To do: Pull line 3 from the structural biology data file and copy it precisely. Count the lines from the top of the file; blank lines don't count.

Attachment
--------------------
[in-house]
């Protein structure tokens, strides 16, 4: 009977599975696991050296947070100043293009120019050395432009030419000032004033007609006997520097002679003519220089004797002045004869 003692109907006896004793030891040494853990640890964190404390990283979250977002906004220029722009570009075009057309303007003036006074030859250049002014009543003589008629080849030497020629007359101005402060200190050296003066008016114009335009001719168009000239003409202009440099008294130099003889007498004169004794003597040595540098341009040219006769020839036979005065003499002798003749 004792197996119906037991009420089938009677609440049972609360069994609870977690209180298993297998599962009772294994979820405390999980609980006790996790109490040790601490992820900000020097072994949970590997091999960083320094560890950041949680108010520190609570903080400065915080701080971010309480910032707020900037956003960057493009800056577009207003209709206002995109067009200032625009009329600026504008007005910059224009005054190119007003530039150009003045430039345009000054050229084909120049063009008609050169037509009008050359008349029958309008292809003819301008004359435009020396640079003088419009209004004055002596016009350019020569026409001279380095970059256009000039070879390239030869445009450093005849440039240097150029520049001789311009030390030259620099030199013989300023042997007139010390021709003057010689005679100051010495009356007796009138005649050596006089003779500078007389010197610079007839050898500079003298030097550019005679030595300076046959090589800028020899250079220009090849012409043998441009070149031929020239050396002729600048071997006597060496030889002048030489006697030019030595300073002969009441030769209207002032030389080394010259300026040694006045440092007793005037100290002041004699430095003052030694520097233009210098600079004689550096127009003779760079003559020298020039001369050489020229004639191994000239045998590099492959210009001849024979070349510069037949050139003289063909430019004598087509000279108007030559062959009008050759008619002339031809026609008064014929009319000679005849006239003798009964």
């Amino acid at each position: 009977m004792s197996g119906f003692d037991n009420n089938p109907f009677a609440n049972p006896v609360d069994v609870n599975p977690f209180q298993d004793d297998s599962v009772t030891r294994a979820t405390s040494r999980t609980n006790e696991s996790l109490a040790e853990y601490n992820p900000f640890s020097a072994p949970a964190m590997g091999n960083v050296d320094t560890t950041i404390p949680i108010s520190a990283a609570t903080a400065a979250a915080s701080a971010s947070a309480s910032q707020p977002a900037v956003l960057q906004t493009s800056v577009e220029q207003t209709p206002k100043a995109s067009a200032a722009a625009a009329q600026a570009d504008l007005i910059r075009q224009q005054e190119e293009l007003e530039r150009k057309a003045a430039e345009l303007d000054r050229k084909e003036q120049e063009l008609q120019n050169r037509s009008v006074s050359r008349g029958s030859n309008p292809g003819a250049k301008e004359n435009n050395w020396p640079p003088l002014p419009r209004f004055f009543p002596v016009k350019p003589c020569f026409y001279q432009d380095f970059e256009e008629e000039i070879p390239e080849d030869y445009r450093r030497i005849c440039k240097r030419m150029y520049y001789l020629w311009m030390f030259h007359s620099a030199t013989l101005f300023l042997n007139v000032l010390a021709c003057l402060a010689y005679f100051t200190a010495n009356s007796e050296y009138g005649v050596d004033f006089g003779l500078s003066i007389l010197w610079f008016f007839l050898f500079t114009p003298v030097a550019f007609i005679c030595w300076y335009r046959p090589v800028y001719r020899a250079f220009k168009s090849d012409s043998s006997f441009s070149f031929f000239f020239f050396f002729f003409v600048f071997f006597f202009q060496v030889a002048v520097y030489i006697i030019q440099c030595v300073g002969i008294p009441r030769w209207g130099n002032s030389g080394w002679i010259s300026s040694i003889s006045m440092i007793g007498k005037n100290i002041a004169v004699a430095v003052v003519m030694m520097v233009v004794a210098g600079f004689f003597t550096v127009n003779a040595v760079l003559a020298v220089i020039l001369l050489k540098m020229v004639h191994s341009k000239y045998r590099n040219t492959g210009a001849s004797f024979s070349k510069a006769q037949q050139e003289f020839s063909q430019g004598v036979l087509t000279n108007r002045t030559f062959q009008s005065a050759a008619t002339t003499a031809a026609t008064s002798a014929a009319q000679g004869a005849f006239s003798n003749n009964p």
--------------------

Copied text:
């Amino acid at each position: 009977m004792s197996g119906f003692d037991n009420n089938p109907f009677a609440n049972p006896v609360d069994v609870n599975p977690f209180q298993d004793d297998s599962v009772t030891r294994a979820t405390s040494r999980t609980n006790e696991s996790l109490a040790e853990y601490n992820p900000f640890s020097a072994p949970a964190m590997g091999n960083v050296d320094t560890t950041i404390p949680i108010s520190a990283a609570t903080a400065a979250a915080s701080a971010s947070a309480s910032q707020p977002a900037v956003l960057q906004t493009s800056v577009e220029q207003t209709p206002k100043a995109s067009a200032a722009a625009a009329q600026a570009d504008l007005i910059r075009q224009q005054e190119e293009l007003e530039r150009k057309a003045a430039e345009l303007d000054r050229k084909e003036q120049e063009l008609q120019n050169r037509s009008v006074s050359r008349g029958s030859n309008p292809g003819a250049k301008e004359n435009n050395w020396p640079p003088l002014p419009r209004f004055f009543p002596v016009k350019p003589c020569f026409y001279q432009d380095f970059e256009e008629e000039i070879p390239e080849d030869y445009r450093r030497i005849c440039k240097r030419m150029y520049y001789l020629w311009m030390f030259h007359s620099a030199t013989l101005f300023l042997n007139v000032l010390a021709c003057l402060a010689y005679f100051t200190a010495n009356s007796e050296y009138g005649v050596d004033f006089g003779l500078s003066i007389l010197w610079f008016f007839l050898f500079t114009p003298v030097a550019f007609i005679c030595w300076y335009r046959p090589v800028y001719r020899a250079f220009k168009s090849d012409s043998s006997f441009s070149f031929f000239f020239f050396f002729f003409v600048f071997f006597f202009q060496v030889a002048v520097y030489i006697i030019q440099c030595v300073g002969i008294p009441r030769w209207g130099n002032s030389g080394w002679i010259s300026s040694i003889s006045m440092i007793g007498k005037n100290i002041a004169v004699a430095v003052v003519m030694m520097v233009v004794a210098g600079f004689f003597t550096v127009n003779a040595v760079l003559a020298v220089i020039l001369l050489k540098m020229v004639h191994s341009k000239y045998r590099n040219t492959g210009a001849s004797f024979s070349k510069a006769q037949q050139e003289f020839s063909q430019g004598v036979l087509t000279n108007r002045t030559f062959q009008s005065a050759a008619t002339t003499a031809a026609t008064s002798a014929a009319q000679g004869a005849f006239s003798n003749n009964p």